The Registered Nurses' Association of Ontario (RNAO) shared public policy reforms it plans to lobby for in the upcoming Ontario provincial election in Owen Sound Tuesday.
RNAO Chief Executive Officer Doris Grinspun spoke to a gathering of registered nurses (RN), nurse practitioners (NP) and other health care professionals at the Grey Bruce Health Unit.
She outlined a platform that largely calls for continued and increased investment in the public system, including social and environmental determinants of health.
"We need to influence and we do influence where the health system is going," Grinspun says. "Investing in social and environmental determinants saves money. It may cost investment, but it saves money in the long run."
Social reforms the RNAO is pushing for include: Increasing the minimum wage to $15 an hour -- which the Wynne Liberals have already committed to do; Invest $1.4-billion to build more affordable housing units and address the backlog of existing units in need of repair; Amend the building code to require all new multi-unit to incorporate accessibility principles; Develop at least 30,000 units of supportive housing for people with mental health and addiction issues.
Another key issue Grinspun highlighted is ensuring there are sufficient RNs and NPs in key sectors such as primary care, home care, hospital care and long-term care.
She says Ontario has the lowest RN-to-population ratio in Canada in 2016, with 703 RNs per 100,000 people. That number fell from 711 RNs per 100,000 in 2015.
The 2016 national average was nearly 20% higher at 839 RNs per 100,000 people.
RNAO is lobbying a new staffing formula in nursing homes that would cap unregulated care providers -- or personal support workers (PSW) -- at 55%, and require at least 20% RNs and 25% RPNs.
"It's far less regulated care providers and that's not good for residents in nursing homes," Grinspun explains. "They deserve and need the best possible care and we believe the staffing ratio of 20% RN and 25% RPN and no more more than 55% PSWs will begin to do justice to residents in nursing homes."
Susan Shular, a program manager at Grey Bruce Health Unit, says changing the staffing formula for long-term care providers is one issue that will help improve delivery of services on a local level.
"I've worked in that sector in the past and have family that have lived in long-term care facilities, and I think that's a really important one," Shular says. "It doesn't mean the unregulated staff aren't important, because they are ... it just means we need the regulated staff there to support them in their work so that the resident gets a well-rounded group of care."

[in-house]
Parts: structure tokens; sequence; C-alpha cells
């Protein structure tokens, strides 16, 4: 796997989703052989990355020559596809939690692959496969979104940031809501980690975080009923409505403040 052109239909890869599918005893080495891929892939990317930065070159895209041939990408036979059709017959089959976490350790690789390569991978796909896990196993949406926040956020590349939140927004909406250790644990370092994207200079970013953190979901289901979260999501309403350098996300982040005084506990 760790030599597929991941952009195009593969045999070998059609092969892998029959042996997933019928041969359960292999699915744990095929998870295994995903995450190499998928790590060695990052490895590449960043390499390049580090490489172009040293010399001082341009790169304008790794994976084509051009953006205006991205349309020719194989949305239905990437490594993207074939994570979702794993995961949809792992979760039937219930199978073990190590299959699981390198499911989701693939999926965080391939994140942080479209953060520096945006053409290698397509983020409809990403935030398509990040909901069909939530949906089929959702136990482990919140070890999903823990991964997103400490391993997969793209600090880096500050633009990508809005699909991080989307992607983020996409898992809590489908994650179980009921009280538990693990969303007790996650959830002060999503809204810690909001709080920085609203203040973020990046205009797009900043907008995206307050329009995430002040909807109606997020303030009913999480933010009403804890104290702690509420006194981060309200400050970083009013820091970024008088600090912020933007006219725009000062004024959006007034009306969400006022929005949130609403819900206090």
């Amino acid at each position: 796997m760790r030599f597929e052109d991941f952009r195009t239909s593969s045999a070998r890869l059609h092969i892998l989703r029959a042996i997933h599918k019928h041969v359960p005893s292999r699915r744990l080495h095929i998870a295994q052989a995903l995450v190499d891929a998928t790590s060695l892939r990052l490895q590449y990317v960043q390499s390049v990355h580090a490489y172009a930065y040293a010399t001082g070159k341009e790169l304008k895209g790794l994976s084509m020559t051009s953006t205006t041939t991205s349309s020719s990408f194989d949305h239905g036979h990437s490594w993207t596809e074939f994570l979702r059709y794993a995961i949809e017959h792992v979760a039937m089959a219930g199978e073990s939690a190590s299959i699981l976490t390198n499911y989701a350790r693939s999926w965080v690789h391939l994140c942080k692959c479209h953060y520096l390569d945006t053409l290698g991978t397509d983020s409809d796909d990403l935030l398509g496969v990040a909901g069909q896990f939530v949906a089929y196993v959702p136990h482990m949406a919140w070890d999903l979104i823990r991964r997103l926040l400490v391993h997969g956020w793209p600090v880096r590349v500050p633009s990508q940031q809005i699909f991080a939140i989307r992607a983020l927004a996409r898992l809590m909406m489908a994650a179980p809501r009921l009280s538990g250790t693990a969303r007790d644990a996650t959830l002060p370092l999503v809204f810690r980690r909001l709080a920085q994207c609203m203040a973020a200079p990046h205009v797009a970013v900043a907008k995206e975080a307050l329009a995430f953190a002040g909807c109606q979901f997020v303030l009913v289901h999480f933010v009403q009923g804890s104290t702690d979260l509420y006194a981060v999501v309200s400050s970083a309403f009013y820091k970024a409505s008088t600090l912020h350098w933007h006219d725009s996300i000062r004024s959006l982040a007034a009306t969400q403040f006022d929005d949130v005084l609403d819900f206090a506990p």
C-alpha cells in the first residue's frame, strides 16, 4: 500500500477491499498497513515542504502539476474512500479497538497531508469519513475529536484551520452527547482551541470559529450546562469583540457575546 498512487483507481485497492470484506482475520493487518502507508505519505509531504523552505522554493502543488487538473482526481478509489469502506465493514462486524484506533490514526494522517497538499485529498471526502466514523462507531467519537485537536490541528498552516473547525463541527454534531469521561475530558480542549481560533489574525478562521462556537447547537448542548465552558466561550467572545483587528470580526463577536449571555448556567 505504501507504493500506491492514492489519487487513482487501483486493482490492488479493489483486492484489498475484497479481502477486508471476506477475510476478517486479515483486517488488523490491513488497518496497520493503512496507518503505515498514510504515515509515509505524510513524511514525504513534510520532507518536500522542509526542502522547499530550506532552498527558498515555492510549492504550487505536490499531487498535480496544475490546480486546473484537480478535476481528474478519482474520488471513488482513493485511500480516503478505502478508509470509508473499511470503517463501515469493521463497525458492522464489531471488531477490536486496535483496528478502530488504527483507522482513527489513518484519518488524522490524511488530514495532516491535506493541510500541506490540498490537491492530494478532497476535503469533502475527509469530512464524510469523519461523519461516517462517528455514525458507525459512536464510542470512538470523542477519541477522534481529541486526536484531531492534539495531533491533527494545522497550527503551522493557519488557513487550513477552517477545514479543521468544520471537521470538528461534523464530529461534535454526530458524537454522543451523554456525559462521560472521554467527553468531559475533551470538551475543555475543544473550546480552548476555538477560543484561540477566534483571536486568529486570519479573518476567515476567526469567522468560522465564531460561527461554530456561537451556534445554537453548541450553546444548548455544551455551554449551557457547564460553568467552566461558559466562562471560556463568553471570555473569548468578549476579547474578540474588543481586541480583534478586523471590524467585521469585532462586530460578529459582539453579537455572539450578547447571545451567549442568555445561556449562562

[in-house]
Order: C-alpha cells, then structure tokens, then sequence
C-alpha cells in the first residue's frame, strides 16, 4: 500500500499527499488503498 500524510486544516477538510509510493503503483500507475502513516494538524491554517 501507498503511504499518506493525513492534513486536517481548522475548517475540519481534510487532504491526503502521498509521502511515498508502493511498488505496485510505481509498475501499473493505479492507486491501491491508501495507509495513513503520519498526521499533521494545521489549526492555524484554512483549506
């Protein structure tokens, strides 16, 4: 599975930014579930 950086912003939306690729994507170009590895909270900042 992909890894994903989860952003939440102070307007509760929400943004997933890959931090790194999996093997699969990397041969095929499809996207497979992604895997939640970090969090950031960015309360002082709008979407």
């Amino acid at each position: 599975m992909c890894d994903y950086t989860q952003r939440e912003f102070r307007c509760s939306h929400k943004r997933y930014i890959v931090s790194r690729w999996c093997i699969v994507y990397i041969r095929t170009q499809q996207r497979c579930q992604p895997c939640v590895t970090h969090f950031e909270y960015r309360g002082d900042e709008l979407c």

Grinspun also spoke to the need for more collaboration and action to improve health outcomes for Indigenous communities. Specifically, RNAO wants governments to partner with Indigenous communities to address urgent health needs and identified such as the ongoing crisis of children and youth suicide.
Grinspun says that requires a transformation of the system from a colonial approach to an Indigenous-led self governance model.
It's a lobbying point she says, sadly, will probably be the hardest to affect timely change on.
"Give them the ability to decide for themselves what type of health system they want," Grinspun says. "Let them lead. And be with them, not doing for them, which has produced not outcomes in our country, not just in Ontario."
That's another issue, if acted on, Shular thinks can help improve health outcomes in Grey Bruce.
"We do have two First Nations communities in our area and both of them really need to be heard," Shular notes. "When we work with them they say 'don't do anything for us, do it with us'"
"They want to be heard and they want changes to be made that are going to be suitable, helpful and healthy for them."
RNAO also seeks a universal pharmacare system in Ontario covering all medically necessary drugs and associated products, with no means testing, co-payments or deductibles.
The lobbying group also wants increased investment in oral health --$10-million -- to support a public program to provide oral health care to low-income adults and seniors in the province.
RNAO is a professional association that represents registered nurses, nurse practitioners and nursing students in Ontario.